Analysis

On the hospital menu: memories of comfort food to whet inpatients’ appetites

How a trust wants to make mealtimes more palatable by offering patients food from childhood

How a trust wants to make mealtimes more palatable by offering patients food from childhood


Nursing student Cerys Parfitt serves a meal to patient Jane Barratt  Picture: Tim George

Stimulating the appetites of acute inpatients with food that is appealing, nutritious and affordable is a famously difficult task in the NHS.

But one hospital trust is managing to achieve plaudits for its meals – and in turn, reduce food waste – by employing what looks like a huge dollop of common sense.

60%

of older inpatients experience functional decline during hospital stay

Source: Bapen

Let’s give patients what they want to eat

Staff at Nottingham University Hospitals NHS Trust decided to ask patients directly what dishes they considered to be the comfort food of their childhood. The thinking was simple: if people are offered food that is familiar to them and they have loved most of their lives, they are more likely to eat it.

With this in mind, they set up a consultation to find out what would make people want to eat heartily while in hospital.


Deputy chief nurse, Ann-Marie Riley

‘It is such a simple idea,’ says Ann-Marie Riley, the trust's deputy chief nurse.

‘We just asked the public what they want to eat when they feel poorly, rather than second guess them. But we don’t think anyone else has done it.

‘A lot of the suggestions that came back were things their mum or grandmother had made for them or they had at school.’

Requests included comfort food staples such as cottage pie, beef stew with dumplings, macaroni cheese, and curry; others reflected the community's distinct regional preferences, such as cornflake tart.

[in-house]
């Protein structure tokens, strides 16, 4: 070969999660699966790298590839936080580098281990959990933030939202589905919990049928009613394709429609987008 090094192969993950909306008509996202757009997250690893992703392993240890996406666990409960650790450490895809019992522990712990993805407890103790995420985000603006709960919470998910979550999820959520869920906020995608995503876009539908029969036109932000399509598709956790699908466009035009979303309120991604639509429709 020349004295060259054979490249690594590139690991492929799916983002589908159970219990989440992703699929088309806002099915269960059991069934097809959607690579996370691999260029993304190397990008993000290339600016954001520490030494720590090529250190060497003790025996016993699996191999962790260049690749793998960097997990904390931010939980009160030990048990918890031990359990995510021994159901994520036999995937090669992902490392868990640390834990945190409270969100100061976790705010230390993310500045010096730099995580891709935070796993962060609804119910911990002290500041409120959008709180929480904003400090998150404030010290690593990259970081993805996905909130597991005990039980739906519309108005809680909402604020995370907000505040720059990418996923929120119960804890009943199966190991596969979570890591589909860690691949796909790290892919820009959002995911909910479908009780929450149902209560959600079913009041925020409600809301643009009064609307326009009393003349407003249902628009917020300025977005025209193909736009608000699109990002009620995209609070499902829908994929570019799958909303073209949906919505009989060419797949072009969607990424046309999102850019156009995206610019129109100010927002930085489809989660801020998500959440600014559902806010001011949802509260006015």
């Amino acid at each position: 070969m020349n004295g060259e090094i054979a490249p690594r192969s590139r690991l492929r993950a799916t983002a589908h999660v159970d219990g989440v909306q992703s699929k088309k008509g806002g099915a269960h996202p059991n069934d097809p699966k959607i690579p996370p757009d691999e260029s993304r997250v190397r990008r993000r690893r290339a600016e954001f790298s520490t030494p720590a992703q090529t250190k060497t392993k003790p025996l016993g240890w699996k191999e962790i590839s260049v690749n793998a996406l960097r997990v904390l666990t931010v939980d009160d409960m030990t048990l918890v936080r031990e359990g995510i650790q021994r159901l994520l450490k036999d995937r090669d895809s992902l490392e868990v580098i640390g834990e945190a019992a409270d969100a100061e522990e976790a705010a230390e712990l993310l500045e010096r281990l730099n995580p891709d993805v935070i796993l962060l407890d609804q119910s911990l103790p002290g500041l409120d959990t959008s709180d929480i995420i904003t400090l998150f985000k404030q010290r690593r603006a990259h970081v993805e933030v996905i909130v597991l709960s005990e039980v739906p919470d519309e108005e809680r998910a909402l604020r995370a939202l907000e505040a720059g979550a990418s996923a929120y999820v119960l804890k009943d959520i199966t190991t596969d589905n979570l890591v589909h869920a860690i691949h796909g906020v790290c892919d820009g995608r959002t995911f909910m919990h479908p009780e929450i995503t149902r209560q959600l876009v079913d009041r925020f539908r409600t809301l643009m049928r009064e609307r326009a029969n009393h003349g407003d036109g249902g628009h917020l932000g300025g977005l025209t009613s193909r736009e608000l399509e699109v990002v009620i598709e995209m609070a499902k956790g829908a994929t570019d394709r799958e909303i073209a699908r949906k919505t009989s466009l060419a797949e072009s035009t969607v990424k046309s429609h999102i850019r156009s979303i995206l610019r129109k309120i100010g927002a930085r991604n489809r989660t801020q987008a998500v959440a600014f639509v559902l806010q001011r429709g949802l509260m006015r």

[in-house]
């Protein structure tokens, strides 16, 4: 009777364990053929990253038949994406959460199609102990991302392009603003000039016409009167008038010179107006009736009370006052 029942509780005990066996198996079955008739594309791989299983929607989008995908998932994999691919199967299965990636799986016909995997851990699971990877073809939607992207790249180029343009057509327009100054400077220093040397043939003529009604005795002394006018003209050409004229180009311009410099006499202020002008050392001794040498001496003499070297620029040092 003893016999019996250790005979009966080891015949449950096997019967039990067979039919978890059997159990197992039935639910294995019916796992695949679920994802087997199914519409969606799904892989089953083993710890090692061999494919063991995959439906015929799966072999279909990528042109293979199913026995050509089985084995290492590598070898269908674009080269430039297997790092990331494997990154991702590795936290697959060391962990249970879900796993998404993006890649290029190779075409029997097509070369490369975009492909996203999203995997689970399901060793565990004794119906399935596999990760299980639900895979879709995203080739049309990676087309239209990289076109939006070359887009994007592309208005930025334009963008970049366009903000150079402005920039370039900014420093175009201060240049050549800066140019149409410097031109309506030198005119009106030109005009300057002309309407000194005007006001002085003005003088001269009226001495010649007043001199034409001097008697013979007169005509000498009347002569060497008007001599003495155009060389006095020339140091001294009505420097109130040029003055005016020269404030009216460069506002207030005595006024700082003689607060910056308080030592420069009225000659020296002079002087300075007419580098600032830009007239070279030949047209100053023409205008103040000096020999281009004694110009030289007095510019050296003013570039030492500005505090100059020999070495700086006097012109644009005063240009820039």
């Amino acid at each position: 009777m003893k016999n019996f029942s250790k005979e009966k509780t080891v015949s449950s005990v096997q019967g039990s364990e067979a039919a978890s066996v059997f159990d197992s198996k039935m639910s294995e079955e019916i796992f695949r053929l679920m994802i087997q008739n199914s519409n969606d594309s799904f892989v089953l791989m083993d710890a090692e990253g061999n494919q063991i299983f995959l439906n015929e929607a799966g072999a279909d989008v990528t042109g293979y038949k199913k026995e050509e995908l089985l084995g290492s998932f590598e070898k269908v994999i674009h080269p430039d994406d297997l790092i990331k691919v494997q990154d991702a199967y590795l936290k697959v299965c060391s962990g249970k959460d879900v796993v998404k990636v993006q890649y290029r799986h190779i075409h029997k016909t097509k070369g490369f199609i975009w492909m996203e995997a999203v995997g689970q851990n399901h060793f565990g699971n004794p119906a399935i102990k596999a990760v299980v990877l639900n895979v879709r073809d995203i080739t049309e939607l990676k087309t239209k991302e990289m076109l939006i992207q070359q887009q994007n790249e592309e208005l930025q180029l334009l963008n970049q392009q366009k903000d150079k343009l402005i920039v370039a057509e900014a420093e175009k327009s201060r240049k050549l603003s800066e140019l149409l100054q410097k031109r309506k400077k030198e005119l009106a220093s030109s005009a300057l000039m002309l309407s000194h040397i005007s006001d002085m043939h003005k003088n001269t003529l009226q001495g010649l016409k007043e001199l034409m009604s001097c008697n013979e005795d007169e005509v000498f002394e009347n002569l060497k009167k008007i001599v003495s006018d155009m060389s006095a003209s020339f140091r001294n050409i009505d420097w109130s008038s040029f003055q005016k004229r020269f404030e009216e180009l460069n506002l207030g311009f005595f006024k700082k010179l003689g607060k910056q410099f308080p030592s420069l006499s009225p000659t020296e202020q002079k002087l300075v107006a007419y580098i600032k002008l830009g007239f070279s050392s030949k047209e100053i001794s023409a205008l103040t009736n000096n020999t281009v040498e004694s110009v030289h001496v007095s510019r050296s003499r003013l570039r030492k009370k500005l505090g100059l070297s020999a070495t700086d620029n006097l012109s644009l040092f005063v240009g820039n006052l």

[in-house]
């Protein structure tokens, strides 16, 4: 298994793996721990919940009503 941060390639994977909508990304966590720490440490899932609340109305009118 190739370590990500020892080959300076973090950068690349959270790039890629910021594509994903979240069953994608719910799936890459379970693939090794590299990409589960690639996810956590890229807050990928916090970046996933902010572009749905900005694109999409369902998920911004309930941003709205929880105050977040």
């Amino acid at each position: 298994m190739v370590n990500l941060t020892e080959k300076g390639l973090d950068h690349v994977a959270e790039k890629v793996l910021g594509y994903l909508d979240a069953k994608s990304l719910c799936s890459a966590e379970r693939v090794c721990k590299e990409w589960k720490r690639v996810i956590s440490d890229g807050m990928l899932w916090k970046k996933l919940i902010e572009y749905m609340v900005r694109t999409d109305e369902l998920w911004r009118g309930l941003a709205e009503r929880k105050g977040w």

‘It is typical 1990s hospital food, which seems to have slipped off the menu,’ says Chris Neale, assistant head of facilities.

‘When planning menus, we always start with the look and taste, before getting into the nutrition, because if it is doesn’t look appealing, it doesn’t matter how much protein or whatever it has, it doesn’t get eaten’

Nicola Strather, chief dietetic technician, Nottingham University Hospitals NHS Trust

The idea of the trust's 'memory menu' is now fundamental to its approach to its food operation, which provides 1,800 meals three times a day.

The memory menu was introduced in 2018, with a host of new – but old-fashioned – dishes. The trust's menu card offers an overview of the initiative and dishes suggested by patients are marked with an 'm' icon to denote memory dish status.

In reality, some of these meals were already being offered. But now about half of the choices are those patients have suggested.


Deputy ward nurse Sienna Malagad offers patient Peter Spencer a memory menu
Picture: Tim George

Nurturing well-being and boosting nutrition for older inpatients

The consultation was part of the trust’s drive to boost nutrition, which was one element in a plan to combat the decline in general well-being that older people can experience in hospital.

With the support of public and patient representatives, nursing, dietetic and catering staff, there was an enthusiastic response to the meals consultation.